•  » » 10 days ago, # ^ | ← Rev. 2 →   +1 Thank you very much for the thoughtful response! AGT indeed sounds very interesting, and I will look into Twenty Lectures on Algorithmic Game Theory. Also, what do you think is the best way to self-study these rather advanced materials? Reading books? Perhaps a coursera course? What I really enjoyed about CP is that you have sites like cf and you can find get instant feedback of your progress (i.e. whether you solve the problem or not), but when I was reading some textbooks earlier, I couldn't get that feedback and couldn't feel the progress, which sometimes demotivate me.
•  » » » 10 days ago, # ^ |   +7 I've found reading books most helpful, but I generally learn much better from reading than from e.g. watching lectures. Coursera probably would offer more structure, so if textbooks haven't worked for you that might be more effective. OpenCourseWare might be another good source of lectures to work from.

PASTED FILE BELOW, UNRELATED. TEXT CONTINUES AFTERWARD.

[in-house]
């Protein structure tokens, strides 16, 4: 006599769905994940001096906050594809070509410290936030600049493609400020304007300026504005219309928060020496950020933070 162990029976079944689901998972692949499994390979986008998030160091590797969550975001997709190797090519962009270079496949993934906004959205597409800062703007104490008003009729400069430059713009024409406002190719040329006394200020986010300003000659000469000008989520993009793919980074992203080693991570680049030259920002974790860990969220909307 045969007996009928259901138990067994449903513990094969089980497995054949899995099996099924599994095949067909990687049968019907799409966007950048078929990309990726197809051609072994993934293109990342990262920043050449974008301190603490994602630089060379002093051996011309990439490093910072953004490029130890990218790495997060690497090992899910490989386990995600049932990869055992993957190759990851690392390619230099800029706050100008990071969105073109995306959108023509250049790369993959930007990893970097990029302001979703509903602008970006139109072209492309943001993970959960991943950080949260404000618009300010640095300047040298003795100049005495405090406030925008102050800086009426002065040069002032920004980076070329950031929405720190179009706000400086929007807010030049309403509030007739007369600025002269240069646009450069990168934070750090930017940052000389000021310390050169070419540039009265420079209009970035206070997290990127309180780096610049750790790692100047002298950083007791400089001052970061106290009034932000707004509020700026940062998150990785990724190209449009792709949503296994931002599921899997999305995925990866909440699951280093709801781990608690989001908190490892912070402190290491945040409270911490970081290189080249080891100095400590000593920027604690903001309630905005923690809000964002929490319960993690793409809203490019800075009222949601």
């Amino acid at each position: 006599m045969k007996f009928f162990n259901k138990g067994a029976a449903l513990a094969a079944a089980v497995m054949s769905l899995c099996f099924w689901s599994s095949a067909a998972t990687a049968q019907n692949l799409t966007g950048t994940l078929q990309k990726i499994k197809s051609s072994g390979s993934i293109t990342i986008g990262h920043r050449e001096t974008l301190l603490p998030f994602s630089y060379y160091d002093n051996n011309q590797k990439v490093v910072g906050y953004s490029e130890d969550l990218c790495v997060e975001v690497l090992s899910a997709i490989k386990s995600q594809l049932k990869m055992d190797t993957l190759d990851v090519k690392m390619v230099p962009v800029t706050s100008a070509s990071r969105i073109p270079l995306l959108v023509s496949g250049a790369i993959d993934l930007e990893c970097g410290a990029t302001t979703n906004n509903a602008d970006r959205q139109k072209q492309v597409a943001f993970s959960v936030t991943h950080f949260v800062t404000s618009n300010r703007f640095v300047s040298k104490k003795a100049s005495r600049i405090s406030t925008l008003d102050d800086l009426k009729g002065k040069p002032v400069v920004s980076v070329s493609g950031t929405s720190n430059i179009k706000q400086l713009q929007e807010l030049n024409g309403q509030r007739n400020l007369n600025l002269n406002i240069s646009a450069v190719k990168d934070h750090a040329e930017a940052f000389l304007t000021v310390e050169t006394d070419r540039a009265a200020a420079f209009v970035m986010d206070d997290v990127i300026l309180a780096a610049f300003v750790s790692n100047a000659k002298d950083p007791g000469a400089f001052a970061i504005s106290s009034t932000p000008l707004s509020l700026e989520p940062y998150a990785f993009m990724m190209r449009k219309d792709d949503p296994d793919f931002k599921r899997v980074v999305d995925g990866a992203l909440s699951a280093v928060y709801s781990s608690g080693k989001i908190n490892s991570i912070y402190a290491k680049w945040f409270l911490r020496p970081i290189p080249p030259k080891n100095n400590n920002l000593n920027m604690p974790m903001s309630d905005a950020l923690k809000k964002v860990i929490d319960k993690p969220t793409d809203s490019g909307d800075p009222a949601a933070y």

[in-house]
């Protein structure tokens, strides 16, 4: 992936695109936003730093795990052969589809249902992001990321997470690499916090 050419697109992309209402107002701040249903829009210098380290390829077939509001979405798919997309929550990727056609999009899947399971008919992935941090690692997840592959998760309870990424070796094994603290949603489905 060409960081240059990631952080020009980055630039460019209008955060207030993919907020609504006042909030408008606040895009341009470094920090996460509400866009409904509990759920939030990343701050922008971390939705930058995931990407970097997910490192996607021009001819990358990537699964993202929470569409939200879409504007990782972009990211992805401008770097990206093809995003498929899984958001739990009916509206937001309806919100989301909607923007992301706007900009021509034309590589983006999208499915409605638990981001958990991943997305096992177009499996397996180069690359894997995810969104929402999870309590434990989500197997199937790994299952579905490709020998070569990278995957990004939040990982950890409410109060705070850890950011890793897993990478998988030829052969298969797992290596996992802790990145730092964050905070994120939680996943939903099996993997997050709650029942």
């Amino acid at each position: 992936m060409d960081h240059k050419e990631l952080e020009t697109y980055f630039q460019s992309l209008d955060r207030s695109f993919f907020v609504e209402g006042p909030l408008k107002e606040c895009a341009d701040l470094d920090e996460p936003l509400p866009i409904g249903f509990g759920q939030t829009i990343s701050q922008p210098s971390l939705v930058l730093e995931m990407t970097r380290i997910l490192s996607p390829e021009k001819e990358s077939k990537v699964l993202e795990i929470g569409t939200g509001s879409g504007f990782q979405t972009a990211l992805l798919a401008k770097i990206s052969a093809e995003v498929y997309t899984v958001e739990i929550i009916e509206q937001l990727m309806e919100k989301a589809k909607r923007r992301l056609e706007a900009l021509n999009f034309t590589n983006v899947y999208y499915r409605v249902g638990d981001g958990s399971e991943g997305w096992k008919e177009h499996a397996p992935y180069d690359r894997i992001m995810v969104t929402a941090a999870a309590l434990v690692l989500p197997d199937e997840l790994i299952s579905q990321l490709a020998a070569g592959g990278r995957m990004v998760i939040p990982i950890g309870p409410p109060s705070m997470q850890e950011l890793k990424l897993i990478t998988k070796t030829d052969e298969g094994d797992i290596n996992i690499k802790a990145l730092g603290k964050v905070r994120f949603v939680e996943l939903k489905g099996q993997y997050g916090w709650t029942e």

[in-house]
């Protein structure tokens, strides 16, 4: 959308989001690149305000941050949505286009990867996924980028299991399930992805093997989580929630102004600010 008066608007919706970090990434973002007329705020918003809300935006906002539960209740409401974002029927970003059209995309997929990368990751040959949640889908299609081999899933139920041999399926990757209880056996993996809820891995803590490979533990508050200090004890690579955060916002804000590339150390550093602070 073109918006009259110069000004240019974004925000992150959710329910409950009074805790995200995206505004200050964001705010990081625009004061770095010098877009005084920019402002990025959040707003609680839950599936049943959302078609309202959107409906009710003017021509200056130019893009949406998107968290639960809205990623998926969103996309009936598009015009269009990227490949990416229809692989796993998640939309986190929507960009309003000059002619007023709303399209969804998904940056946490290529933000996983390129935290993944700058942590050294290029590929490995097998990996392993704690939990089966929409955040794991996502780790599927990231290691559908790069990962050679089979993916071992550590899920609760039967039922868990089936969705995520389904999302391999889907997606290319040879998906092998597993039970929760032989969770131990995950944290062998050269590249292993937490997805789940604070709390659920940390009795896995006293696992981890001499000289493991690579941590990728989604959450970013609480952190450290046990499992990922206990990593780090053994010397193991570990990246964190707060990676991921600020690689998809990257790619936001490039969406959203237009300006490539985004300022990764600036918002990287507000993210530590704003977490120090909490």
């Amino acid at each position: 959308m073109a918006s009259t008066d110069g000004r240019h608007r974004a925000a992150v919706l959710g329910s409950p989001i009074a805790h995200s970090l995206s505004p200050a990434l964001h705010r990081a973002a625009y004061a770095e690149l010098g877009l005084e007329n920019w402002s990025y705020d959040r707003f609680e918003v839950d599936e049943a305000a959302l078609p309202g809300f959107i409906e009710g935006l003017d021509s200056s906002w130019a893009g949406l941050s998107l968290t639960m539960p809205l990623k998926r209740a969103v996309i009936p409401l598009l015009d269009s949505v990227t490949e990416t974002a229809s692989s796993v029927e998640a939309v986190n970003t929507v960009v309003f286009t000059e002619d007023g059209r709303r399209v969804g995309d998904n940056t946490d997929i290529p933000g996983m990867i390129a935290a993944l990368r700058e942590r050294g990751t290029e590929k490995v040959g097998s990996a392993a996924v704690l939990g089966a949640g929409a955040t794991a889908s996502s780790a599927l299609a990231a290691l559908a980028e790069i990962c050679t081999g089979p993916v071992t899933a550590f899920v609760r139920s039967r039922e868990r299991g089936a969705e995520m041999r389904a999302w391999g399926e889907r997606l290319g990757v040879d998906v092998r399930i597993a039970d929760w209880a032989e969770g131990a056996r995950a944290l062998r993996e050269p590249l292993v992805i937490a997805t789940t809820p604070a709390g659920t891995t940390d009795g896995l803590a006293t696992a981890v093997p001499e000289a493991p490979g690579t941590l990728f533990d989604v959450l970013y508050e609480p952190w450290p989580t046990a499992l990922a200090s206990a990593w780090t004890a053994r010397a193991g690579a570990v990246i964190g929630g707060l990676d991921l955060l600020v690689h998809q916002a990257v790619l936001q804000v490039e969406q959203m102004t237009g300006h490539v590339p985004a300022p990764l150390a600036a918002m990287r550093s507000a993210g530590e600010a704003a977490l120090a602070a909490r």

» 9 days ago, # | ← Rev. 4 →   +22 Well, honestly I'm just starting CP but since this is about CS in general I'll offer my thoughts.Personally I'm studying programming languages theory (and might I add, loving it).PL Theory is exactly what it sounds like — the study of programming languages. This includes both the practical aspects (how to design a language) and also the more theoretical (the mathematical properties of PLs).There is also a lot of intimate connections between CS and maths. Consider the very beautiful notion of the Curry-Howard isomorphism : programs in a programming language correspond to proofs in a system of logic and types in the language correspond to propositions.Curry-Howard is not "valid" for all programming languages in the sense that most statically typed mainstream languages (Java, C++, even the ones with more sensible type systems like Rust and Haskell) produce logical systems that are inconsistent — it is possible to prove false propositions. In fact, it can be shown that any Turing complete programming language must allow it's corresponding logic to prove false propositions.We can exploit the Curry-Howard isomorphism to achieve some crazy feats.Most of us think in type systems that only allow abstraction over types : template struct foo { // some data members or functions }; Here foo is not a type but a type abstraction. It is only when we provide a concrete type for the parameter T that we get a valid type such as foo or foo>. This is great for a lot of applications but is not expressive enough for many things (or so we feel if we're studying PL theory). There are languages, most notably the Calculus of Constructions and Martin-Lof's type theory (and their implementations Coq and Agda) that allow types that are abstract over terms.Essentially, we can treat types as values themselves and manipulate them like regular objects.Consider an example : let's try to define the set of all vectors (think finite lists) over a certain set. If we have an object of type vector we know only one thing about it at compile-time : it is a vector of integers. There's no information about the number of elements it can potentially store. We want our type of vectors to store this information in the type signature itself. So our type construction depends on two factors : the number of elements (a natural number) and the set over which we're constructing our type of vectors (such as strings, lists, etc.).In order to define this, in say, Agda we would write the following recursive function : Vec : Set -> Nat -> Set Vec A zero = Unit Vec A (succ n) = (Vec A n) * A succ n simply means n + 1.The type Vec A n now represents type of vectors over set A of length n. Let us try to understand the definition : Vec A zero = Unit is the base case — there is only one vector of length so the set is the unit set (the set with only one meaningless element) Vec A (succ n) = (Vec A n) * A is the inductive/recursive case — assuming we have already constructed Vec A n we simply take this type and do a cartesian product with the set A and define Vec A (succ n) If you're wondering why we're using this weird succ n notation — there's a reason for that too. The natural numbers are defined as an inductive datatype : data Nat where zero :: Nat succ :: Nat -> Nat What this means is that there is some object zero and it is already known to be a Nat. The second line (the technical term is constructor) is an inductive definition — if n is known to be a Nat then succ n is also a Nat. Mathematically, the natural numbers are anything that satisfies the Peano axioms. We can provide a mathematical model for inductive datatypes as defined in Agda and show that this definition of the natural numbers as an inductive datatype satisfies the Peano axioms (as far as I know).We then define addition so that succ n happens to have the same meaning as adding by one. For more details — see the chapter on the natural numbers in PLFA.The reason why dependent type programming is so powerful is that it is essentially equivalent to first-order logic (I'm skipping a few mathematical details) which is the formal language in almost of mathematics is written. By the Curry-Howard isomorphism, this means we can use langauges like Coq and Agda to verify mathematical proofs by converting them to computer programs in these langauges. This has actually been used to verify the proof of the four color theorem from graph theory. In fact, it was the world's first computer verified proof.Agda code is not intuitive partly because it is such an expressive type system that everything can be treated both as a type and as a term of some type.